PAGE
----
In Aotearoa New Zealand, there are delights to discover all year round. Here’s how to make the most of your adventure, no matter the season.

In winter: Canterbury, South Island

Outdoor enthusiasts love this region on the east coast for its rolling plains, snow-dusted peaks and vibrant capital city, Christchurch (Ōtautahi). While serious skiers hightail it to Mount Hutt (Ōpuke), there’s plenty more to tackle in the area than just powder.

Winter is truffle season in the beautiful Waipara Gorge, only a hour’s drive north of Christchurch through farmland that thrives on limestone and alluvial soils. A private or group hunt with Kings Truffles and their labrador-pointer cross dogs will give you the best chance of harvesting this elusive ingredient for yourself. But if you want to skip straight to the treasure, book a chopper flight to the property with GCH Aviation, do some digging then fly your spoils to nearby Black Estate, where they’ll be served up for you at a table overlooking the mountains of the South Island’s Main Divide.

Ōpuke Thermal Pools, Methven

Peel Forest is an ancient, mossy wilderness just over 90 minutes’ drive south of Christchurch. Immerse yourself in the glowing green on a hike or enjoy the views from the water with a Hidden Valleys Rafting trip. Then, soothe tired muscles at Ōpuke Thermal Pools and Spa, an hour away in Methven (Piwakawaka), where you can soak in the glacial run-off of the Rangitata River while admiring its origins: the mighty Southern Alps (Kā Tiritiri-ote-Moana). Warmed by solar power, these pools are a local favourite.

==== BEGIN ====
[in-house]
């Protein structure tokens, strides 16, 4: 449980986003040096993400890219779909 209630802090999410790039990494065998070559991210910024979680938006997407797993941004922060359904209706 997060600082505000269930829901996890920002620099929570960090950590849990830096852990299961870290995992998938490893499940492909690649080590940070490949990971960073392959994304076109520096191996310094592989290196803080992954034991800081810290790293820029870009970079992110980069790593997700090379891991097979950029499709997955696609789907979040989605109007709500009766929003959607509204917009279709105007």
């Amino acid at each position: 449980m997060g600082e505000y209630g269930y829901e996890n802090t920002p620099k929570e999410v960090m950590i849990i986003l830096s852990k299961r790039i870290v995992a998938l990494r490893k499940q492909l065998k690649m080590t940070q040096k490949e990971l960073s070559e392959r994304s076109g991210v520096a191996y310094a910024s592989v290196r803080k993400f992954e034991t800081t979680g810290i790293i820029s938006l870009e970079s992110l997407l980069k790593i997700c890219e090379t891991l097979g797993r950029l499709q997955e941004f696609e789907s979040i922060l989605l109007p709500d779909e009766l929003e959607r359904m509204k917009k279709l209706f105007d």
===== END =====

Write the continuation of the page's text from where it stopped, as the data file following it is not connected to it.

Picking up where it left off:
Rest will come easily at the luxurious four-bedroom Homestead at Flockhill, a 14,500-hectare sheep station in Craigieburn Valley. There’s a personal chef on hand, along with a fireplace to snuggle up next to.

In spring: Northland, North Island

To explore unique communities, enjoy delicious food and dip your toes in the surf at near-deserted beaches, hire a car in Auckland (Tāmaki Makaurau) and head to Northland (Te Tai Tokerau), where grassroots New Zealand awaits.

Prepare to navigate some gravel roads on the way to Te Arai Links, just 90 minutes north of the city, where you’ll find two 18-hole links courses and the world’s biggest putting green. Stay onsite in a plush suite, ocean cottage or villa and secure an early tee off at the time of booking.